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5.1: Using a Decision Tree

  • Page ID
    47656
  • Learning Outcomes

    • Describe the components and use of a decision tree.

    Decision trees are useful tools, particularly for situations where financial data and probability of outcomes are relatively reliable. They are used to compare the costs and likely values of decision pathways that a business might take. They often include decision alternatives that lead to multiple possible outcomes, with the likelihood of each outcome being measured numerically.

    How to Construct a Decision Tree

    A decision tree is a branched flowchart showing multiple pathways for potential decisions and outcomes. The tree starts with what is called a decision node, which signifies that a decision must be made.

    The decision tree shows the choices involved in a decision to go on vacation. On the left, it starts with node A (Decision 1), which then branches to three options and nodes B, C, and D (Decision 2). Each of these options branches to more nodes or options and their consequences.
    An example of a decision tree

    From the decision node, a branch is created for each of the alternative choices under consideration. The initial decision might lead to another decision, in which case a new decision node is created and new branches are added to show each alternative pathway for the new decision. The result is a series of decision pathways. The flowchart might include only one or two decisions with only one or two alternatives, or it can become a complex sequence of many decisions with many alternatives at each node.

    Along the decision pathway, there is usually some point at which a decision leads to an uncertain outcome. That is, a decision could result in multiple possible outcomes, so an uncertainty node is added to the tree at that point. Branches come from that uncertainty node showing the different possible outcomes.

    Eventually, each pathway reaches a final outcome. The decision tree, then, is a combination of decision nodes, uncertainty nodes, branches coming from each of these nodes, and final outcomes as the result of the pathways.

    How to Make Calculations with a Decision Tree

    Even in only this simple form, a decision tree is useful to show the possibilities for a decision. However, a decision tree becomes especially useful when numerical data is added.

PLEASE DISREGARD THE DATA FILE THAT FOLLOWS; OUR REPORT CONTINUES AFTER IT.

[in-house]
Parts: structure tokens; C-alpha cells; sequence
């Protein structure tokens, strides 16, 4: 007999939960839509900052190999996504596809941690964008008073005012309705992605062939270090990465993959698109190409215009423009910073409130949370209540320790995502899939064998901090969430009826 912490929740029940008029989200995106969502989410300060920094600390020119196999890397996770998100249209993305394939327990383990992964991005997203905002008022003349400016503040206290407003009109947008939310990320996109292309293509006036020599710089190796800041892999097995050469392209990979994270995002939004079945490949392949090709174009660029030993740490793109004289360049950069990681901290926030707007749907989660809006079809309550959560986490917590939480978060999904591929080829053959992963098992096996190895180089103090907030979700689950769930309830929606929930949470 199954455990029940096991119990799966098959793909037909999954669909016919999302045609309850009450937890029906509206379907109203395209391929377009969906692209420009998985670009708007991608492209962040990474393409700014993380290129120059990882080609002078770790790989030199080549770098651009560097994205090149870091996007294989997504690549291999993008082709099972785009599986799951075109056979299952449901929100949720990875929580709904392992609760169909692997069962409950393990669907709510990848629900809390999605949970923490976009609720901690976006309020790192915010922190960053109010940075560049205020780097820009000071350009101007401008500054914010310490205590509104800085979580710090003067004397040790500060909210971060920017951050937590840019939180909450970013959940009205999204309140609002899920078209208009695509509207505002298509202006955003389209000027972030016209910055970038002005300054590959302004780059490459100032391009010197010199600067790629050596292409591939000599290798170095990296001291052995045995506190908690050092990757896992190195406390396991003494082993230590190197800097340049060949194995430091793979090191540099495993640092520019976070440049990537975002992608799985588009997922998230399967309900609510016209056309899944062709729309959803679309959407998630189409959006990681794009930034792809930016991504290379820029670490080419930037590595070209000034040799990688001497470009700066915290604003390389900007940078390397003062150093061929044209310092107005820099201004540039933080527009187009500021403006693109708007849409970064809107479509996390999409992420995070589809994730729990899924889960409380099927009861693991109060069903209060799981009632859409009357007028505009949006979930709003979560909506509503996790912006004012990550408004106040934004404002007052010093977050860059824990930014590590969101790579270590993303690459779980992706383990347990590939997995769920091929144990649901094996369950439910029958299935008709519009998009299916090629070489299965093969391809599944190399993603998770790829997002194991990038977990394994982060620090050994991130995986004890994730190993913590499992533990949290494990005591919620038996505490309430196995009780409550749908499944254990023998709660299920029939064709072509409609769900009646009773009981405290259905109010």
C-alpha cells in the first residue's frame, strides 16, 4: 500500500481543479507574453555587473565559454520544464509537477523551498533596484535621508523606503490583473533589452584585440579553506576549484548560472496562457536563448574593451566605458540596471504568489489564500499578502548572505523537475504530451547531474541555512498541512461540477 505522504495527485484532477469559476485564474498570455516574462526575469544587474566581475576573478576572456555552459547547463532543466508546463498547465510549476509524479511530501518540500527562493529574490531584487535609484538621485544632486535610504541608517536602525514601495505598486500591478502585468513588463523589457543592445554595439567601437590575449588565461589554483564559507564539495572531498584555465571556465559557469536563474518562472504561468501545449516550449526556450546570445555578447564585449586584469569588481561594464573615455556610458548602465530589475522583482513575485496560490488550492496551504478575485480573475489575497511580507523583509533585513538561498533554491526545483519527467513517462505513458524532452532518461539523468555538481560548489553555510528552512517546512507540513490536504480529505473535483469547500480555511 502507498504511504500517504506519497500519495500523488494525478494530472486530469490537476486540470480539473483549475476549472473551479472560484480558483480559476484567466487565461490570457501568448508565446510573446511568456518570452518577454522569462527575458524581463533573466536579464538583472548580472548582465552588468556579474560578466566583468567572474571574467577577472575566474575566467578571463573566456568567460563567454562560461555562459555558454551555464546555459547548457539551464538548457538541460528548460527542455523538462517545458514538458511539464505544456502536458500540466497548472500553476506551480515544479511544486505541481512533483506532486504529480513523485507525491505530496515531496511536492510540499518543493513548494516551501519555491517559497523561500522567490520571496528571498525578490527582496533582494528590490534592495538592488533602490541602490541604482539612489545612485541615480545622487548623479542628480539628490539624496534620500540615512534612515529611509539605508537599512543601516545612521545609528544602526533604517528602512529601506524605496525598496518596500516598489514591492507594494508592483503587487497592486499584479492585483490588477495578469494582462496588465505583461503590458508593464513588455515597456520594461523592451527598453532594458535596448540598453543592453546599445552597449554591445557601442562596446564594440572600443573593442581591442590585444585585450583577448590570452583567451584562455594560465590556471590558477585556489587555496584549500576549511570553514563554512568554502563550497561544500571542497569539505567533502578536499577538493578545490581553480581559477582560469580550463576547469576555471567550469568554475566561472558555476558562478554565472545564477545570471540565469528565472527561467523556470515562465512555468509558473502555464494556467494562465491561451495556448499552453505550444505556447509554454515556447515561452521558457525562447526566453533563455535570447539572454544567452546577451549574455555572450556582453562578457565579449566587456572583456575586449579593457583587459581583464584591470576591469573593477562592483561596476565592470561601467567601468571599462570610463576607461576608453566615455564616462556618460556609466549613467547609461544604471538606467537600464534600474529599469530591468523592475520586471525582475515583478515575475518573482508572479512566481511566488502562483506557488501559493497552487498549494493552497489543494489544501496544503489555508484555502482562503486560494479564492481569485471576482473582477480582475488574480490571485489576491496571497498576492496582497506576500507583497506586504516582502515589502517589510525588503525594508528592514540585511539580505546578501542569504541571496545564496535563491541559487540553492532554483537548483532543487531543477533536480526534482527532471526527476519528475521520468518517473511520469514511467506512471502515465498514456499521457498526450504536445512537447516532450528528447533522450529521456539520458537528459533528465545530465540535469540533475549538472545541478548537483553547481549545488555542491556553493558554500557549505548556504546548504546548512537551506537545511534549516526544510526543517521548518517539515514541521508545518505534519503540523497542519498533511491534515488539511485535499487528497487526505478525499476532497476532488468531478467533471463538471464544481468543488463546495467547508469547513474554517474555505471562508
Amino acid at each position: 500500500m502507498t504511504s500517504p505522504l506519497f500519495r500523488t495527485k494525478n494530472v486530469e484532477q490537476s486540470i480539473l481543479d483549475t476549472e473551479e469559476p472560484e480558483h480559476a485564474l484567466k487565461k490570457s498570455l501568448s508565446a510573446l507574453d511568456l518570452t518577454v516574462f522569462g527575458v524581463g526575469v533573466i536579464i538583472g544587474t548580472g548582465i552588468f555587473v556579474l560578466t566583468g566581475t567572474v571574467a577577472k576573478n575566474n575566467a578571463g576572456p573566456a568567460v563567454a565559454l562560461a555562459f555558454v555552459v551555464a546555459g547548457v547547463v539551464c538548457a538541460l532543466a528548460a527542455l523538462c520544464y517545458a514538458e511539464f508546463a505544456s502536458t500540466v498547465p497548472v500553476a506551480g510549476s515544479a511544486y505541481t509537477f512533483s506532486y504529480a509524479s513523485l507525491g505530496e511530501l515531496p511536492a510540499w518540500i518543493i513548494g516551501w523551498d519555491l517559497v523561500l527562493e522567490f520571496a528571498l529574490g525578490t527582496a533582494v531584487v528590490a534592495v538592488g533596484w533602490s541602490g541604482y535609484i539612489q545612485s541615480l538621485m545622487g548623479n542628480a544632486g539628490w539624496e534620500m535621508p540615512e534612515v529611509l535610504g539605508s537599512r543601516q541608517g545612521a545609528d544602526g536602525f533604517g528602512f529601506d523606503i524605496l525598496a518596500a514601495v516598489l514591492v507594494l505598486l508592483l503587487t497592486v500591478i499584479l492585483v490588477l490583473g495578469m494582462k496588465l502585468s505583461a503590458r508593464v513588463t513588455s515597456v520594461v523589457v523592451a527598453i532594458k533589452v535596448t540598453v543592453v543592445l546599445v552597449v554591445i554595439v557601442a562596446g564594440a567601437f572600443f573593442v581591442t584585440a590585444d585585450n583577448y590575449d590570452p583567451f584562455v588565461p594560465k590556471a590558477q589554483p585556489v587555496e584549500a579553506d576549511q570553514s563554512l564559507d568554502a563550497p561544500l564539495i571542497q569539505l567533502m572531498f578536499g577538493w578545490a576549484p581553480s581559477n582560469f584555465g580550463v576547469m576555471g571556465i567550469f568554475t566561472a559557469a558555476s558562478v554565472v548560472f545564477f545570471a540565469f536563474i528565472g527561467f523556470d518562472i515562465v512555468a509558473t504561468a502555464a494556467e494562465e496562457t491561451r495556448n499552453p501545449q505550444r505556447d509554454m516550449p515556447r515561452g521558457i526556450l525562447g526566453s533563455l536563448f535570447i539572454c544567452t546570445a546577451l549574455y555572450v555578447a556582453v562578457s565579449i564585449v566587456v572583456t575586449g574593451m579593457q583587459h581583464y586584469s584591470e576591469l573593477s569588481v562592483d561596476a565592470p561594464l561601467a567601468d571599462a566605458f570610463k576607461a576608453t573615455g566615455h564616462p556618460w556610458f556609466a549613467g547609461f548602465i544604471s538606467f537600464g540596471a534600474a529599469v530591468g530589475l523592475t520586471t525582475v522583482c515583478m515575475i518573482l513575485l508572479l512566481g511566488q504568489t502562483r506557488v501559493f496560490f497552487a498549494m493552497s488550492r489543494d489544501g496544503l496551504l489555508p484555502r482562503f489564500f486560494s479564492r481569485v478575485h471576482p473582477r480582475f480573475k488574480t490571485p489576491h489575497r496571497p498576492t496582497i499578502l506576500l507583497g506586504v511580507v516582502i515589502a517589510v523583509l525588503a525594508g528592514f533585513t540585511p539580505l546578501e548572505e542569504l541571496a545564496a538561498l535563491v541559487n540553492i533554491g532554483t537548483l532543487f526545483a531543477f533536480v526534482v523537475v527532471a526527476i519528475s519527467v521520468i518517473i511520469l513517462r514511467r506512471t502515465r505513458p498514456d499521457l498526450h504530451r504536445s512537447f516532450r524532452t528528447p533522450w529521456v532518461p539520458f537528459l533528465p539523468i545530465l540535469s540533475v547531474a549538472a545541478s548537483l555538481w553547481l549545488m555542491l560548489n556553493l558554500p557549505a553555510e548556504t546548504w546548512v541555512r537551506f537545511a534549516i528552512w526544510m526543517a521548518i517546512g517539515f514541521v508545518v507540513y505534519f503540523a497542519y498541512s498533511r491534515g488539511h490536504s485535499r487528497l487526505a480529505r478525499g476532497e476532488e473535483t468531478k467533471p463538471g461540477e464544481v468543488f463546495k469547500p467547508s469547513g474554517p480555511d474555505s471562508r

First, each decision usually involves costs. If a company decides to produce a product, engage in market research, advertise, or any other number of activities, the predicted costs for those decisions are written on the appropriate branch of the decision tree. Also, each pathway eventually leads to an outcome that usually results in income. The predicted amount of income provided by each outcome is added to that branch of the decision tree.

    The other numerical data that needs to be provided is the probability of each outcome from the uncertainty nodes. If an uncertainty node has two branches that are both equally likely, each should be labeled with a 50 percent, or 0.5, probability. Alternatively, an uncertainty node might have three branches with respective probabilities of 60 percent, 30 percent, and 10 percent. In each case, the total of the percentages at each uncertainty node will be 100 percent, representing all possibilities for that node.

    With this numerical data, decision makers can calculate the likely return value for each decision pathway. The value of each final outcome must be multiplied by the probability that the outcome occurs. The total of the possibilities along each branch represent the total predicted value for that decision pathway. The costs involved in that decision pathway must be subtracted to see the final profit that pathway represents.

    CC licensed content, Original
    • Decision Trees. Authored by: Aaron Spencer, David Thompson, PhD, and Lumen Learning. License: CC BY: Attribution
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